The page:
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‘Old Bail System Was a Tool to Pressure Poor People’

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News stories about arrests often say some suspects were released immediately to await trial because the crime they were charged with was one for which the new bail reform law eliminated the bail requirement. There are people who say this puts criminals right back on the street threatening the safety of law-abiding citizens. But the old law did not avoid putting criminals right back on the street. Under the old system it was: rich, you walk; poor, you rot. Whether a person must wait in jail for trial should depend only on the seriousness of the crime, the potential threat to others if released, and the probability of showing up for trial. It should never depend on the wealth of the charged person.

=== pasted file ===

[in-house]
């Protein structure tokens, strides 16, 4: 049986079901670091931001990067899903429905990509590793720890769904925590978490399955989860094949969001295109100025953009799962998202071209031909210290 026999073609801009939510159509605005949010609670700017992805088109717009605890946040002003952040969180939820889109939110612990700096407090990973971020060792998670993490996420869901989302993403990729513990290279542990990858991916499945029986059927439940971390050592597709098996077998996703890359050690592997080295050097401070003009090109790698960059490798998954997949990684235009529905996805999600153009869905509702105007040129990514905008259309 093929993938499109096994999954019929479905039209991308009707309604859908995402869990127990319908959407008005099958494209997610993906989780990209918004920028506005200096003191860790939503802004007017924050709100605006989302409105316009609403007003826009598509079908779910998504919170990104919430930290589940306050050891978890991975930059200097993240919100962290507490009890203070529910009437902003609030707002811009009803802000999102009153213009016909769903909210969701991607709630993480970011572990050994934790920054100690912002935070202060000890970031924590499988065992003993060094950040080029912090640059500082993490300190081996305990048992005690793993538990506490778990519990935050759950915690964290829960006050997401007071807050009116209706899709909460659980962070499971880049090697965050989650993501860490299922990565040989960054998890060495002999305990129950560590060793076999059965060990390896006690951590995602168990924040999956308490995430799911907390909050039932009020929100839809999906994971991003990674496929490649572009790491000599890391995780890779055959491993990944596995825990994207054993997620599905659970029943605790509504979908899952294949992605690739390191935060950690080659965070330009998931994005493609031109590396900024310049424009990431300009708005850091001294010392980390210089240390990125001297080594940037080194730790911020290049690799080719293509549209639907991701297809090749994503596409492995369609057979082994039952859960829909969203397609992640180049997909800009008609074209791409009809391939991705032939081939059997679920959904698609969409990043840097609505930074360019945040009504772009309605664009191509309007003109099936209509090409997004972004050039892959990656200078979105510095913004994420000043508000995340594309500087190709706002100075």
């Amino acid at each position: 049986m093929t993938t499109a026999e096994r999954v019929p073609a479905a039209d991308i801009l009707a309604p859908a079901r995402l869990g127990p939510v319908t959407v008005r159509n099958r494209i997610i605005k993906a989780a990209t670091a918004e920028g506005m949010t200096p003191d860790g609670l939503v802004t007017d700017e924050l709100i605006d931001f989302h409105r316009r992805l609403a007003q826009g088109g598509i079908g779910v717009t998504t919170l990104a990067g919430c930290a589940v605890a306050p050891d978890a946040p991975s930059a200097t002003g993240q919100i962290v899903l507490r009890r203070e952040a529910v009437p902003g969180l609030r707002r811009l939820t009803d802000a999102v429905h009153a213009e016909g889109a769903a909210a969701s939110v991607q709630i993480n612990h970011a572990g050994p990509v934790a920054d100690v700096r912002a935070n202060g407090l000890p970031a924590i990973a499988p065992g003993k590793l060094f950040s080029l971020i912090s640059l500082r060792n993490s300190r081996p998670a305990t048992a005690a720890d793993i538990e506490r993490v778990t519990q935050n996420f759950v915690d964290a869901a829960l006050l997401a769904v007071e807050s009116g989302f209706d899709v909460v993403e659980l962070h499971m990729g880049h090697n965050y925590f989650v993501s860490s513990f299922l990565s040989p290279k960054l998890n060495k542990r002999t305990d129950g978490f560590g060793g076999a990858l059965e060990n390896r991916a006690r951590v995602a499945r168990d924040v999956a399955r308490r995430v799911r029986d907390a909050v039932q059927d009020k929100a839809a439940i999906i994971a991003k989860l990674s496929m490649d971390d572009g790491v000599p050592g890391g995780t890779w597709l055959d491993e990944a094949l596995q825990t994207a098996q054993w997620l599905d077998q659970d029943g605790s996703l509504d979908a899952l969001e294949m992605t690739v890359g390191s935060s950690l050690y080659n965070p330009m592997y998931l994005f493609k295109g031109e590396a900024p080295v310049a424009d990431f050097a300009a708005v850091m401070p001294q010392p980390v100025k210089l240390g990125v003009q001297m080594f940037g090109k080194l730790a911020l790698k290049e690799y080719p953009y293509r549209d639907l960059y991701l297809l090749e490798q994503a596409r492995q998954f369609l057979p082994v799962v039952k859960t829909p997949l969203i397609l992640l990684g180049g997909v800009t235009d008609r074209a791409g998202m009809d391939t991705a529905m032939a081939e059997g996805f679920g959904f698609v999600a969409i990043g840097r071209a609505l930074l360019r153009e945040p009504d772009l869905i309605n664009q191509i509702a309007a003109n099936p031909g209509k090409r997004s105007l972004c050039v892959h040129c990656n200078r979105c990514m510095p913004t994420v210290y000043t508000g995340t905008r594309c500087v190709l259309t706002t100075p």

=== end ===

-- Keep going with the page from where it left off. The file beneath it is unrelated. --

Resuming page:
Then why do some people sincerely believe the old system was better? The old bail system was a tool to pressure poor people charged with crimes into accepting a plea bargain. The alternative was to remain in jail until trial with the threat of a longer sentence than the plea bargain. The end result was greater efficiency but also sometimes innocent poor serving prison sentences. Besides, under the old system most poor people spent time in jail even if found innocent at trial. 

The new bail system will mean more innocent poor people will ask for their day in court and this will burden law enforcement and prosecutors. District attorneys have, in fact, said bail reform will mean more work for them and have asked for bigger budgets; those requests should be supported. I make no claim that prosecutors and police intend wrong towards poor people, it’s just that bail is not the right tool.

  The original bail reform law was improved by legislative modifications and, although still not perfect, is a strong step in the right direction. Should refinement continue with the goal of being sure dangerous criminals are kept away from law-abiding citizens and all citizens are provided equal justice? Yes.


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